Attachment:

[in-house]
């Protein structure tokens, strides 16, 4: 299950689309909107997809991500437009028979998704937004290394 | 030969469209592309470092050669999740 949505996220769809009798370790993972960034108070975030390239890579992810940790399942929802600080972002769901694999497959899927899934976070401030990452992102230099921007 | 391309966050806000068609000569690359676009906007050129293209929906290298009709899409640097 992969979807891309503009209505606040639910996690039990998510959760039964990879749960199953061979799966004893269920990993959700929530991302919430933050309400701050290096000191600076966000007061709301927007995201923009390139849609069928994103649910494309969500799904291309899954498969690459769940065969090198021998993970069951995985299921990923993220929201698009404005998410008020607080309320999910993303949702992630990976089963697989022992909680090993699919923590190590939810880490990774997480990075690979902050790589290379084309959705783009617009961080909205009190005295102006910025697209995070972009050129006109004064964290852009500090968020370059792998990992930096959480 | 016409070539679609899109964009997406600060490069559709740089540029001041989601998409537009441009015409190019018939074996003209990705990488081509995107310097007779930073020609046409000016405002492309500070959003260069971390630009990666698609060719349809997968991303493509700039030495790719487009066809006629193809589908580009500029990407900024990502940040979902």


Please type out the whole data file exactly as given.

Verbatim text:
[in-house]
């Protein structure tokens, strides 16, 4: 299950689309909107997809991500437009028979998704937004290394 | 030969469209592309470092050669999740 949505996220769809009798370790993972960034108070975030390239890579992810940790399942929802600080972002769901694999497959899927899934976070401030990452992102230099921007 | 391309966050806000068609000569690359676009906007050129293209929906290298009709899409640097 992969979807891309503009209505606040639910996690039990998510959760039964990879749960199953061979799966004893269920990993959700929530991302919430933050309400701050290096000191600076966000007061709301927007995201923009390139849609069928994103649910494309969500799904291309899954498969690459769940065969090198021998993970069951995985299921990923993220929201698009404005998410008020607080309320999910993303949702992630990976089963697989022992909680090993699919923590190590939810880490990774997480990075690979902050790589290379084309959705783009617009961080909205009190005295102006910025697209995070972009050129006109004064964290852009500090968020370059792998990992930096959480 | 016409070539679609899109964009997406600060490069559709740089540029001041989601998409537009441009015409190019018939074996003209990705990488081509995107310097007779930073020609046409000016405002492309500070959003260069971390630009990666698609060719349809997968991303493509700039030495790719487009066809006629193809589908580009500029990407900024990502940040979902």